Processed meat, unprocessed red meat intake may raise CVD, mortality risk
The consumption of processed meat or unprocessed red meat may be associated with a slightly elevated risk of incident cardiovascular disease (CVD)* and all-cause mortality, according to a US study.
The researchers assessed the intake of processed meat, unprocessed red meat, poultry, and fish of 29,682 adults (mean age 53.7 years, 44.4 percent male) who had enrolled in six prospective cohort studies**. A food frequency questionnaire or diet history was used to ascertain dietary intake. Participants consumed a median 1.5, 3.0, 2.0, and 1.6 servings of processed meat, unprocessed red meat, poultry, and fish, respectively, per week.
At baseline, none of the participants had CVD and reported a total calorie intake of 500–6,000 kcal/day. Over a median follow-up of 19 years, 6,963 incident CVD events and 8,875 deaths were recorded.
Each additional two (vs zero) servings/week of processed meat was associated with an elevated risk of incident CVD (adjusted hazard ratio [adjHR], 1.07; p<0.001; 30-year adjusted absolute risk difference [adjARD], 1.74 percent). [JAMA Intern Med 2020;doi:10.1001/jamainternmed.2019.6969]
Similar associations with incident CVD were noted for each additional two (vs zero) servings/week of unprocessed red meat (adjHR, 1.03; p=0.005; adjARD, 0.62 percent) or poultry (adjHR, 1.04; p=0.008; adjARD, 1.03 percent), but not with fish (adjHR, 1.00; p=0.79; adjARD, 0.12 percent).
The association between processed meat intake and incident CVD was stronger in younger participants (HR, 1.17, 1.12, and 1.00 for those aged <45, 45–64, and ≥65 years, respectively; pinteraction=0.008). Stronger associations between unprocessed red meat (HR, 1.06 vs 0.99; pinteraction<0.001) or poultry intake (HR, 1.06 vs 0.98; pinteraction=0.004) with incident CVD were observed in those who consumed a non-high-fat diet compared with those who did not. Individuals who consumed a high-protein diet exhibited a stronger association between fish intake and incident CVD compared with those who did not consume this diet (HR, 0.96 vs 1.02; pinteraction=0.002).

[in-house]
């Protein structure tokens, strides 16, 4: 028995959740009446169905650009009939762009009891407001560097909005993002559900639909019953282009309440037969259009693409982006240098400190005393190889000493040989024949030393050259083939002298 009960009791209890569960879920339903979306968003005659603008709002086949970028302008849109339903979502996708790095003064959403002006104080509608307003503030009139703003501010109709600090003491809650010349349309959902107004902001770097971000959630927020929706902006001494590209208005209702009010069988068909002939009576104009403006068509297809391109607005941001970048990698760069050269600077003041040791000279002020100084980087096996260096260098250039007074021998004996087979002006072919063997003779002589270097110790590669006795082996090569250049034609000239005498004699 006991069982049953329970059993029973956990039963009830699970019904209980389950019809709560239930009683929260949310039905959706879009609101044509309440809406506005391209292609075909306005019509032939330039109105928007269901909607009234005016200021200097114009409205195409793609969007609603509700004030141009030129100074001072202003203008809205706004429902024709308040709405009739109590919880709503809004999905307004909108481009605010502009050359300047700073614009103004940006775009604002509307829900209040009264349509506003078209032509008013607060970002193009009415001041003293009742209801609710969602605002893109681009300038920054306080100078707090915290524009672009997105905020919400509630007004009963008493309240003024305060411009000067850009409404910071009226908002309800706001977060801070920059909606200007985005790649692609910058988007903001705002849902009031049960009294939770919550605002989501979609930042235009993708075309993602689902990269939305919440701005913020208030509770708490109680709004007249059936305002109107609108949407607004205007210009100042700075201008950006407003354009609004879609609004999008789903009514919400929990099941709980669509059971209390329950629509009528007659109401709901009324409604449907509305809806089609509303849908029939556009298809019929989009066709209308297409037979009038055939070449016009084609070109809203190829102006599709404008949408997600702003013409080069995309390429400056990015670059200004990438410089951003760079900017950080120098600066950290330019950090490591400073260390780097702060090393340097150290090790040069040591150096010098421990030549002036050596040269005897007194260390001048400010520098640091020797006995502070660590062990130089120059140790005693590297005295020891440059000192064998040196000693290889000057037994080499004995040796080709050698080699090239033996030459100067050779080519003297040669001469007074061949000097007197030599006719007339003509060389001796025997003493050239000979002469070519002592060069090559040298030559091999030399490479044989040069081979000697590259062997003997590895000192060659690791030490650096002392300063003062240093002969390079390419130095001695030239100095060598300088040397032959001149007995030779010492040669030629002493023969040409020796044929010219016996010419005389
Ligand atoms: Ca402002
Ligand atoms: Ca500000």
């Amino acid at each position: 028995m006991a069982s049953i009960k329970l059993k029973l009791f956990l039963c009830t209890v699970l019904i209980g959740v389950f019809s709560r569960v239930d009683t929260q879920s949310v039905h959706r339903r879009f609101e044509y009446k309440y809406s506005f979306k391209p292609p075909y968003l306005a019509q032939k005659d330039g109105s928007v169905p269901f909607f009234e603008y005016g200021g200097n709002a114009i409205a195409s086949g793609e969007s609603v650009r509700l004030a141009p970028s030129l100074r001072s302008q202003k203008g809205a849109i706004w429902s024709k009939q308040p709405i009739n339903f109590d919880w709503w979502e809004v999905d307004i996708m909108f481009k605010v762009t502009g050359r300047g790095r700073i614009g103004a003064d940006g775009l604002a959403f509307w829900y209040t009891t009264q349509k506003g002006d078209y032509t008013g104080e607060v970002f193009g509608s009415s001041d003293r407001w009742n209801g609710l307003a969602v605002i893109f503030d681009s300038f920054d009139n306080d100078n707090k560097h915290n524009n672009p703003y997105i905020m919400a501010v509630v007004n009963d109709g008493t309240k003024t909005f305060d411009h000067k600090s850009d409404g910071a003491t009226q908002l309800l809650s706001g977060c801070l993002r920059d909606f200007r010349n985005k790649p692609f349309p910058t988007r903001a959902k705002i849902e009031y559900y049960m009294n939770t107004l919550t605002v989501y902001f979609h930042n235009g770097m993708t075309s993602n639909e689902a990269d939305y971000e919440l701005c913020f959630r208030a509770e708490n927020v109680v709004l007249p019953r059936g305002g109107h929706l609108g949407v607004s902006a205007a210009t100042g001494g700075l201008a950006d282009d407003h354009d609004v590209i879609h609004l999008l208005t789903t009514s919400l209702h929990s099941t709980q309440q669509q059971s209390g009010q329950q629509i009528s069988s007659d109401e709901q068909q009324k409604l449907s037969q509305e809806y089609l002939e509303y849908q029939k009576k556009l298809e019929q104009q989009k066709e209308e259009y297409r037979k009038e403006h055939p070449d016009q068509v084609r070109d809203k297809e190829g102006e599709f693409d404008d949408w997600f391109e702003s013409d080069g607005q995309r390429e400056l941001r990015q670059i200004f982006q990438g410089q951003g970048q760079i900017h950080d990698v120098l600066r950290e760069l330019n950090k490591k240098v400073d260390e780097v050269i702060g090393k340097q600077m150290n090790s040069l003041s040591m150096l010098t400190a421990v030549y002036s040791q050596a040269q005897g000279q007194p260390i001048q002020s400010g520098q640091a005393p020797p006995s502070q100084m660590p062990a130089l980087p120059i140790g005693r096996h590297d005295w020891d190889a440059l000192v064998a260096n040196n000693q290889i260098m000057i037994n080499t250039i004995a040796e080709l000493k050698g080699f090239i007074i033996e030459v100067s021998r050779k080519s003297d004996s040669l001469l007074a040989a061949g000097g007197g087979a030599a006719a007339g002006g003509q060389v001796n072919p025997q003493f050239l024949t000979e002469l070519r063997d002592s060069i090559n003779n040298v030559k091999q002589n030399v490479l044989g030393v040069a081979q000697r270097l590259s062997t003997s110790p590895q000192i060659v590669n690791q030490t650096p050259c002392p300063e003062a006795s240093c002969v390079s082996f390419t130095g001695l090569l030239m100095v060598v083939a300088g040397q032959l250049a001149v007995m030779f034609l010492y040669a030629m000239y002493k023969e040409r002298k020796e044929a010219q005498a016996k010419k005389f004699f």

A stronger association between intake of unprocessed red meat and incident CVD was also observed in those who consumed a higher quality diet vs those who did not (HR, 1.09 vs 1.02; pinteraction<0.001), a finding that suggests that those who generally adopt a high-quality diet may also benefit from reducing their intake of unprocessed red meat, the researchers noted.
Intake of processed meat (each additional two vs zero servings/week; adjHR, 1.03; p<0.001; adjARD, 0.90 percent) and unprocessed red meat (adjHR, 1.03; p=0.008; adjARD, 0.76 percent) were significantly associated with all-cause mortality, but not poultry (adjHR, 0.99; p=0.54; adjARD, -0.28 percent) or fish intake (adjHR, 0.99; p=0.18; adjARD, -0.34 percent). These associations were consistent across subgroups assessed.
The researchers acknowledged that lack of information on food preparation methods (eg, fried vs non-fried) may have affected the results. The results also did not account for change in dietary behaviour over the years, with dietary intake assessed using a single measurement. The researchers also noted that the risks of incident CVD and mortality may be higher in individuals who consume more than two servings of processed or unprocessed meats per week, and that the findings may be influenced by additional factors including demographic, genetic, and lifestyle factors.
“Greater intake of a single type of food is not likely independently associated with a substantially higher risk of incident CVD and all-cause mortality,” they pointed out.
“[However,] modifying intake of these animal protein foods may be an important strategy to help reduce the risk of CVD and premature death at a population level,” said study lead author Assistant Professor Victor Zhong from Cornell University, Ithaca, New York, US.
“In spite of the small effect sizes, findings of this study have critical public health implications because dietary behaviours are modifiable and most people consume these four food types on a daily or weekly basis,” said Zhong and co-authors.